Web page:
One of my biggest complaints as a teacher was bullies. I absolutely hated to see a child being bullied. Unfortunately, it seems to be happening more and more in today’s society. As teachers, it is our job to recognize it and deal with it immediately!
All of the children are in our care for a period of time throughout the day and if I ever saw a teacher ‘look the other way’ at a bully because he/she did not want to ‘deal with it’, well, that was never ok in my book! When I was in fifth grade, I had a fellow student who would sit behind me and yanked my hair. I would turn and politely and tell this student to quit pulling my hair. She would laugh at me and then do it once more less than a second later.
There are all types of school bullies, from the innocent however hurtful words and remarks to the violent hitting and punching. Once your child has a bully in school, one thing should be done. What to do can depend upon each individual case.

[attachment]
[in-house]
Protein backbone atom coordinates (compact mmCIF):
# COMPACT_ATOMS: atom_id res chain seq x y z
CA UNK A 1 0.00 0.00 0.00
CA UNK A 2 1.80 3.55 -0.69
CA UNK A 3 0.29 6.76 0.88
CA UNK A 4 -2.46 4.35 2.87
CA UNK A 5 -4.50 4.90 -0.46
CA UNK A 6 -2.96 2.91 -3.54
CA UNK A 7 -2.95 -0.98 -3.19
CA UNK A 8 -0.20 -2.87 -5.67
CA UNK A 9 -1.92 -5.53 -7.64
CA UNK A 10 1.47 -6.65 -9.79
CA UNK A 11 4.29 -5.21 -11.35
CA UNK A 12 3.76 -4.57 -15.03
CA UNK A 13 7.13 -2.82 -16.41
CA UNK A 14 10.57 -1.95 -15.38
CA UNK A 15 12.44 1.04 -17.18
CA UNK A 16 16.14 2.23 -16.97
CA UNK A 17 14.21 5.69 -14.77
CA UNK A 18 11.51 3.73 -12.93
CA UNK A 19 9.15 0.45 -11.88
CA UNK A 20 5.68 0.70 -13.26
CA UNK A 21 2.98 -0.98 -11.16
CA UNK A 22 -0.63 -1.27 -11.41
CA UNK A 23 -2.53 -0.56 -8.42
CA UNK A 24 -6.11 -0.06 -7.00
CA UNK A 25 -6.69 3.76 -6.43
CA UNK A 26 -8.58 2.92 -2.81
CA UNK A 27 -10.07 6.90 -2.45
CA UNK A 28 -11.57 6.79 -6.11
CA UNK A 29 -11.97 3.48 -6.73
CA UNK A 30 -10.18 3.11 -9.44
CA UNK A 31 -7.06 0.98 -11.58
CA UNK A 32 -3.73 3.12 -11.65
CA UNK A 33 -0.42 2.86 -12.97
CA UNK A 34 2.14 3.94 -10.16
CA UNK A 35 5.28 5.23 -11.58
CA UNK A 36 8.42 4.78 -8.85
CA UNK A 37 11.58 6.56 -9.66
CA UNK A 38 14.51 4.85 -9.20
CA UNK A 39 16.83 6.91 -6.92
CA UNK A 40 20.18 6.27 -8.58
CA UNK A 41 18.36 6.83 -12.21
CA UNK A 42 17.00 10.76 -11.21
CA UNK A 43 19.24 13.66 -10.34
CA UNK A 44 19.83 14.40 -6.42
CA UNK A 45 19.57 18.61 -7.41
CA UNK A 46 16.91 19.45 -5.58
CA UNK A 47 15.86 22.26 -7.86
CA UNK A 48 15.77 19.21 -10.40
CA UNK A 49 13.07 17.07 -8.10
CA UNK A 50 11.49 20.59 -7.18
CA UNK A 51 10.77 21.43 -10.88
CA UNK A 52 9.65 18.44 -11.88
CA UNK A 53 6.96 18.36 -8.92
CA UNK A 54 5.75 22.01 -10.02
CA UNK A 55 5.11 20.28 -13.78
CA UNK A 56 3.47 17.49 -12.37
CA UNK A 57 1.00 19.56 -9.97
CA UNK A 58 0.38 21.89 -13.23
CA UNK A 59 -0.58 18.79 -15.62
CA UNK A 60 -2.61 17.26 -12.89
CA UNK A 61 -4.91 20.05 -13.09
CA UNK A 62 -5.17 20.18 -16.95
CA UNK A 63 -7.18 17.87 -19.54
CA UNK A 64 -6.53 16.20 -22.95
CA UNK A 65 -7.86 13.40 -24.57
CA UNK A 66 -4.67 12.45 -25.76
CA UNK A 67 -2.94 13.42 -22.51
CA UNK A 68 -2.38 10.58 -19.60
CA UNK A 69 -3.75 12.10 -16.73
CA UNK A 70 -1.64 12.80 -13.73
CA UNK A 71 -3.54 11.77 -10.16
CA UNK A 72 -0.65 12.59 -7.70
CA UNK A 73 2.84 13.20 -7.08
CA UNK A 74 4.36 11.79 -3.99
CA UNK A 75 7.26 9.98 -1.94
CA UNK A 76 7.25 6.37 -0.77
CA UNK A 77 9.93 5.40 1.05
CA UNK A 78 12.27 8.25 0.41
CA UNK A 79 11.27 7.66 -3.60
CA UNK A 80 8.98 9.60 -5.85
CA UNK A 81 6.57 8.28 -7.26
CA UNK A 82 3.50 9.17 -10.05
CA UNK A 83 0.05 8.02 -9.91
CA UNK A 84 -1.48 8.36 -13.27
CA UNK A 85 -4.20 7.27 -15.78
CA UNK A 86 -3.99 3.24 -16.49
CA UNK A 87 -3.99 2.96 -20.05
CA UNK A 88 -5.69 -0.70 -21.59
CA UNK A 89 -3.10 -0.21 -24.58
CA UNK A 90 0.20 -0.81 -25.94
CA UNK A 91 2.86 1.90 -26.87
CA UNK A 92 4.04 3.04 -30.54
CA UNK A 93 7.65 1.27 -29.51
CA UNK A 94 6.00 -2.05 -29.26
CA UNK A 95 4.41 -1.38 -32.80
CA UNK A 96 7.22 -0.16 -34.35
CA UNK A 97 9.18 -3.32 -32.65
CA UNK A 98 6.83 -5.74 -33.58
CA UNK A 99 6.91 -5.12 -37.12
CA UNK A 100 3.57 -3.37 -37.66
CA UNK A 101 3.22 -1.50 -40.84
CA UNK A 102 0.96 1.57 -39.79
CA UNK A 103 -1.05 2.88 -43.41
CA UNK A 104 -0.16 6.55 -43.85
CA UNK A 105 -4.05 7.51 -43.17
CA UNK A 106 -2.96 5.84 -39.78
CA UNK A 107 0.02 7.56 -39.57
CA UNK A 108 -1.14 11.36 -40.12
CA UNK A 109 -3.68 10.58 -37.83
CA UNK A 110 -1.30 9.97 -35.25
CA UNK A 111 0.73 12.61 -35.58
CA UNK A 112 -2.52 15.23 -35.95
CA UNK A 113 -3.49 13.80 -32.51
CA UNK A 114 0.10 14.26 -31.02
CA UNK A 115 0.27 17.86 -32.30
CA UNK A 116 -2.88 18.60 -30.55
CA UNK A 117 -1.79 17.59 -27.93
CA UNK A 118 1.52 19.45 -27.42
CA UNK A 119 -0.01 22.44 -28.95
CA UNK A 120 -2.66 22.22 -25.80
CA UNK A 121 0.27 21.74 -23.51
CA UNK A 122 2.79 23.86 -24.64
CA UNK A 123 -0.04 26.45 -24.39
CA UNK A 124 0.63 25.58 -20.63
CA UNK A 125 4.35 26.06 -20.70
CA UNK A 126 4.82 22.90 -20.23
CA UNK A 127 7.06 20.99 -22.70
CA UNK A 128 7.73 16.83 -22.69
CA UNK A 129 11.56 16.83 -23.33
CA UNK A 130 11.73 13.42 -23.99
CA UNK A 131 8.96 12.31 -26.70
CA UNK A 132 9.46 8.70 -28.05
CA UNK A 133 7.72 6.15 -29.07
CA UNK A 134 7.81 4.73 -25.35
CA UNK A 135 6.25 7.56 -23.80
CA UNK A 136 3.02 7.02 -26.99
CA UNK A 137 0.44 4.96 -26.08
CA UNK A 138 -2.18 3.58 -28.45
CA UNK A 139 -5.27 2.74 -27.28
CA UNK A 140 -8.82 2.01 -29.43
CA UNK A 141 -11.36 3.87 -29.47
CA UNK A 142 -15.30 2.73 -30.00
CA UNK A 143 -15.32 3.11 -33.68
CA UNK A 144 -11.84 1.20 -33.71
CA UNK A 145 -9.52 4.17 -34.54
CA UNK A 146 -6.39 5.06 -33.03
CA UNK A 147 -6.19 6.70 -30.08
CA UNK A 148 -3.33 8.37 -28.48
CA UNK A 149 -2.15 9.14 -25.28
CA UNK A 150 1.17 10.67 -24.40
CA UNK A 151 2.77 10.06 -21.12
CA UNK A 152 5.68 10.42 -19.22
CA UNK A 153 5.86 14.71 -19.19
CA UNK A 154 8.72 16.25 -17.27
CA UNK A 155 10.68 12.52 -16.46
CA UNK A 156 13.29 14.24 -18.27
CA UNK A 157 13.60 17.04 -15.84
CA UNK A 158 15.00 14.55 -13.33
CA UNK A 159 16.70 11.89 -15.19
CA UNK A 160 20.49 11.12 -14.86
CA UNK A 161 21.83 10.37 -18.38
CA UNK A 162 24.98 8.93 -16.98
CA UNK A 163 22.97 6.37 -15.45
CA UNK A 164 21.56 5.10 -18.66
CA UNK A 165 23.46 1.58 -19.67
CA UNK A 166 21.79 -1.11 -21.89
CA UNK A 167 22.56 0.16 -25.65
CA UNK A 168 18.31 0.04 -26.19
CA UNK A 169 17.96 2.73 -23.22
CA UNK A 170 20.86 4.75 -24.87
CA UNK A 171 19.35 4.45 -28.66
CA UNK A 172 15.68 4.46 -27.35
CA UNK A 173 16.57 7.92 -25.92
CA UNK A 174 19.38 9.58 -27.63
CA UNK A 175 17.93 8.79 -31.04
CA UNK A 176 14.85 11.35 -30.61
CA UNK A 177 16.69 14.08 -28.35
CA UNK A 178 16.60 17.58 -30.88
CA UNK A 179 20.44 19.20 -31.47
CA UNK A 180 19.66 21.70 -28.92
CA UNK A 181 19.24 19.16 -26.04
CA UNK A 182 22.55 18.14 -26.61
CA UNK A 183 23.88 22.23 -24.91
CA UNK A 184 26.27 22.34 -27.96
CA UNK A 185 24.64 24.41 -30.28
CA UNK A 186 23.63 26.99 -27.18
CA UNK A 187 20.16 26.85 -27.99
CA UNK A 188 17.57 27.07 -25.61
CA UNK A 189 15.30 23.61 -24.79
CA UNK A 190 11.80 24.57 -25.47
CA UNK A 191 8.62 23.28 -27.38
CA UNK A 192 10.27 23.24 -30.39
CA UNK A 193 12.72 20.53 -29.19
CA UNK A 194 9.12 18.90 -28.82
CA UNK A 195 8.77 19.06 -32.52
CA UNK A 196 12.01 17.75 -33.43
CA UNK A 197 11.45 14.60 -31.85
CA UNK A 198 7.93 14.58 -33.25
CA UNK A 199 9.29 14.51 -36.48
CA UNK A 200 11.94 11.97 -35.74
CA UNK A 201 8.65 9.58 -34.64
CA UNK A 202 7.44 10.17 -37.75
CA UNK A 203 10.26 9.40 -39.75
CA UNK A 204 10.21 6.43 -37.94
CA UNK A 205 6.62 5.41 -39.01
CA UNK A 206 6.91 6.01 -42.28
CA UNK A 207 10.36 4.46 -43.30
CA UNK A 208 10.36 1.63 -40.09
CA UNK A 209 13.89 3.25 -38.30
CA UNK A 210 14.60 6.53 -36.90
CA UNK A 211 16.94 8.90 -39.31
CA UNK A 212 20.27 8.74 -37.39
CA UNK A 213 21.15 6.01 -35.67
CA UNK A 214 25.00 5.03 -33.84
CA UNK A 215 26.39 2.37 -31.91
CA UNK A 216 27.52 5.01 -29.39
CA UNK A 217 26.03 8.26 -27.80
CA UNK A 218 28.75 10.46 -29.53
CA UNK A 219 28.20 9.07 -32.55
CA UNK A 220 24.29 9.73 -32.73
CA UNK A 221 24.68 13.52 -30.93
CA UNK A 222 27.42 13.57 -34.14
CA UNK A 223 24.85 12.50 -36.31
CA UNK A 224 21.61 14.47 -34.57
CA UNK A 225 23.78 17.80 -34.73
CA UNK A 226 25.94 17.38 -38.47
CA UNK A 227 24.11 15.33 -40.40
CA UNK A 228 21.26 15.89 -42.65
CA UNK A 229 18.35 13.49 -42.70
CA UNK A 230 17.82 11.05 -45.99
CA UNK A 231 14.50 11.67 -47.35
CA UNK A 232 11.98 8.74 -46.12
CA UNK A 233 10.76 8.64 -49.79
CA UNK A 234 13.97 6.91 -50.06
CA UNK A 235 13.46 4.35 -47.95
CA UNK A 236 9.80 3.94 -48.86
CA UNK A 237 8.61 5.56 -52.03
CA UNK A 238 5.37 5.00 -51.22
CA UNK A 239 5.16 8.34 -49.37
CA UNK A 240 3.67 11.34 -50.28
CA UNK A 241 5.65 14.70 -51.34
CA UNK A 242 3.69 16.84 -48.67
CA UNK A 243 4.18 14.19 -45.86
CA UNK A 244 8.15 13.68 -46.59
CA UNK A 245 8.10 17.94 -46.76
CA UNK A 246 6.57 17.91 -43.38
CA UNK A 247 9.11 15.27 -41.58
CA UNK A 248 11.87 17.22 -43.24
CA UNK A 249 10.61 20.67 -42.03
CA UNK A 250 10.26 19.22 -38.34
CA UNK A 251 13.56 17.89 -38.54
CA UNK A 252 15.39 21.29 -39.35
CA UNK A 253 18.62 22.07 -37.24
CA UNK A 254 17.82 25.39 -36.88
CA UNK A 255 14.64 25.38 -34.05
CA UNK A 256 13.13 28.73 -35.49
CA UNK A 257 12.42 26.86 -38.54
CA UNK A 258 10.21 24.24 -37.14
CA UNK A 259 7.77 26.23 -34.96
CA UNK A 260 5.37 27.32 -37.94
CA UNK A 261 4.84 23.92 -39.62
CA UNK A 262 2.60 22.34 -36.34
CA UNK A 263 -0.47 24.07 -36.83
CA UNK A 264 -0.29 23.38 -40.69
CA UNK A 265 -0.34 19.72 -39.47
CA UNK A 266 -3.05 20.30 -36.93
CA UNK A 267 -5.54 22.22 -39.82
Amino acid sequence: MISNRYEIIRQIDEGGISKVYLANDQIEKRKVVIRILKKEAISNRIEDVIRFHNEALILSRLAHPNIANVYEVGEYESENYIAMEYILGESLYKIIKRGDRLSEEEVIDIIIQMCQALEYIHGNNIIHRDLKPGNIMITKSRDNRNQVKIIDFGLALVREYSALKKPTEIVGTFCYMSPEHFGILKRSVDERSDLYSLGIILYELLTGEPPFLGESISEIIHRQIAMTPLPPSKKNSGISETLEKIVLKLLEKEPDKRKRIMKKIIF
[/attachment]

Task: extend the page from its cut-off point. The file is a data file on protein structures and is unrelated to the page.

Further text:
Here are a few some suggestions:
- If your kid has someone bothering them, then they can be asked to move to a different table or desk, away from the bully. There are times that the bully isn’t going after one particular child, but any child that is nearby.
- If your kid is being hurt in school, the teacher and principle need to know as soon as possible. Most teachers and schools have a solution in place to protect the child that is getting bullied. There are a few times that the teacher does not have a clue as to what is going on. But if the parent knows about it, it is the parent’s duty to let the teacher know immediately to prevent any further damage from being done.
- If your kid is that the bully, you MUST STOP it right away. No child, yours or anyone else, should EVER have to deal with a bully. Hopefully, as a parent, you can get to the bottom of the situation to figure out what is up with your child and why they feel a need to be a bully. Often times, we see a child is a bully because they are being bullied themselves by an older child or even by a parent. It is important to get to the bottom of what is causing it.